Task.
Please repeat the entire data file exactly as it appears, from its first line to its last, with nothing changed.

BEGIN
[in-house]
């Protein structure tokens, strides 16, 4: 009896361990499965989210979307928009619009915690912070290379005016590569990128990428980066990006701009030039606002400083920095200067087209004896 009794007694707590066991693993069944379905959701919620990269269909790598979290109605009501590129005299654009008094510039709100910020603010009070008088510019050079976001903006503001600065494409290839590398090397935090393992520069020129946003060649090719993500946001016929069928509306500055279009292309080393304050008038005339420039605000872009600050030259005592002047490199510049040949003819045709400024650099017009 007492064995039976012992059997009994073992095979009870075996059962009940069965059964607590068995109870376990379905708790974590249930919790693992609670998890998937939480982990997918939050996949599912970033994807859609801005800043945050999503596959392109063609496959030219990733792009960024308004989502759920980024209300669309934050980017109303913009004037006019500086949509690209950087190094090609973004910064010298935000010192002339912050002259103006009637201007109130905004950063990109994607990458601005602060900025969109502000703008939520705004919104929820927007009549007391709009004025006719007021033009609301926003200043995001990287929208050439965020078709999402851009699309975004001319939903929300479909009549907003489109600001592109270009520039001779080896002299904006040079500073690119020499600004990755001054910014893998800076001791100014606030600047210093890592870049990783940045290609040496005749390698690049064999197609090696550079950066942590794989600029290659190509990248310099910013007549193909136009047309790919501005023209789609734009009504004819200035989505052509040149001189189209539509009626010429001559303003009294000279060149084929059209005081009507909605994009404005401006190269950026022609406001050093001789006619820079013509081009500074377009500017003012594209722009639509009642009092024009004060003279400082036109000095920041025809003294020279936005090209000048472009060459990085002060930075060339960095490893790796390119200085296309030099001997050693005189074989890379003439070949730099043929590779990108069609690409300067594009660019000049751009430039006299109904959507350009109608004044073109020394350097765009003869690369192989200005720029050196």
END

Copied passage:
[in-house]
């Protein structure tokens, strides 16, 4: 009896361990499965989210979307928009619009915690912070290379005016590569990128990428980066990006701009030039606002400083920095200067087209004896 009794007694707590066991693993069944379905959701919620990269269909790598979290109605009501590129005299654009008094510039709100910020603010009070008088510019050079976001903006503001600065494409290839590398090397935090393992520069020129946003060649090719993500946001016929069928509306500055279009292309080393304050008038005339420039605000872009600050030259005592002047490199510049040949003819045709400024650099017009 007492064995039976012992059997009994073992095979009870075996059962009940069965059964607590068995109870376990379905708790974590249930919790693992609670998890998937939480982990997918939050996949599912970033994807859609801005800043945050999503596959392109063609496959030219990733792009960024308004989502759920980024209300669309934050980017109303913009004037006019500086949509690209950087190094090609973004910064010298935000010192002339912050002259103006009637201007109130905004950063990109994607990458601005602060900025969109502000703008939520705004919104929820927007009549007391709009004025006719007021033009609301926003200043995001990287929208050439965020078709999402851009699309975004001319939903929300479909009549907003489109600001592109270009520039001779080896002299904006040079500073690119020499600004990755001054910014893998800076001791100014606030600047210093890592870049990783940045290609040496005749390698690049064999197609090696550079950066942590794989600029290659190509990248310099910013007549193909136009047309790919501005023209789609734009009504004819200035989505052509040149001189189209539509009626010429001559303003009294000279060149084929059209005081009507909605994009404005401006190269950026022609406001050093001789006619820079013509081009500074377009500017003012594209722009639509009642009092024009004060003279400082036109000095920041025809003294020279936005090209000048472009060459990085002060930075060339960095490893790796390119200085296309030099001997050693005189074989890379003439070949730099043929590779990108069609690409300067594009660019000049751009430039006299109904959507350009109608004044073109020394350097765009003869690369192989200005720029050196």